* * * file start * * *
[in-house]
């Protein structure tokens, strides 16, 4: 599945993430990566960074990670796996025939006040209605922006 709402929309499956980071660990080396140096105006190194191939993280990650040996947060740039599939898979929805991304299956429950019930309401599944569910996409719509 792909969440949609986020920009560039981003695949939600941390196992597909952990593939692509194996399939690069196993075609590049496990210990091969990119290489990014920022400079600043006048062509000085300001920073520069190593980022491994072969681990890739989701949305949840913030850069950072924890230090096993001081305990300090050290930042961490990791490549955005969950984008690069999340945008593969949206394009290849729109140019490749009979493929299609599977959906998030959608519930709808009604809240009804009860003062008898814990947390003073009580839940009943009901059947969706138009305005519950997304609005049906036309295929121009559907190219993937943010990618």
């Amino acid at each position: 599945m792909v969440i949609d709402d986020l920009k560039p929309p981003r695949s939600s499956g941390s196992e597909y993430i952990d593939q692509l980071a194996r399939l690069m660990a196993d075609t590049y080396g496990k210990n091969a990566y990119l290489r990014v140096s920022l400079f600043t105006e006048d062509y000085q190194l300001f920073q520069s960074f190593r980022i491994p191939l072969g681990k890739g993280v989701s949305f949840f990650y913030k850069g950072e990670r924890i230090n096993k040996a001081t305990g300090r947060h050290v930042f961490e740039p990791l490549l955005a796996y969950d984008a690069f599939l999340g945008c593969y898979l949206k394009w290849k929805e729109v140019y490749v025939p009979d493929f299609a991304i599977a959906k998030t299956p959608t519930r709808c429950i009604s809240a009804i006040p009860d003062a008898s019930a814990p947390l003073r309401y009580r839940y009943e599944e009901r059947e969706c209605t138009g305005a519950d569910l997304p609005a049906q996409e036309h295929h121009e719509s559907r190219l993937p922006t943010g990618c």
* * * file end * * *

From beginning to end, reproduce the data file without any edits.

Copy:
[in-house]
């Protein structure tokens, strides 16, 4: 599945993430990566960074990670796996025939006040209605922006 709402929309499956980071660990080396140096105006190194191939993280990650040996947060740039599939898979929805991304299956429950019930309401599944569910996409719509 792909969440949609986020920009560039981003695949939600941390196992597909952990593939692509194996399939690069196993075609590049496990210990091969990119290489990014920022400079600043006048062509000085300001920073520069190593980022491994072969681990890739989701949305949840913030850069950072924890230090096993001081305990300090050290930042961490990791490549955005969950984008690069999340945008593969949206394009290849729109140019490749009979493929299609599977959906998030959608519930709808009604809240009804009860003062008898814990947390003073009580839940009943009901059947969706138009305005519950997304609005049906036309295929121009559907190219993937943010990618």
């Amino acid at each position: 599945m792909v969440i949609d709402d986020l920009k560039p929309p981003r695949s939600s499956g941390s196992e597909y993430i952990d593939q692509l980071a194996r399939l690069m660990a196993d075609t590049y080396g496990k210990n091969a990566y990119l290489r990014v140096s920022l400079f600043t105006e006048d062509y000085q190194l300001f920073q520069s960074f190593r980022i491994p191939l072969g681990k890739g993280v989701s949305f949840f990650y913030k850069g950072e990670r924890i230090n096993k040996a001081t305990g300090r947060h050290v930042f961490e740039p990791l490549l955005a796996y969950d984008a690069f599939l999340g945008c593969y898979l949206k394009w290849k929805e729109v140019y490749v025939p009979d493929f299609a991304i599977a959906k998030t299956p959608t519930r709808c429950i009604s809240a009804i006040p009860d003062a008898s019930a814990p947390l003073r309401y009580r839940y009943e599944e009901r059947e969706c209605t138009g305005a519950d569910l997304p609005a049906q996409e036309h295929h121009e719509s559907r190219l993937p922006t943010g990618c």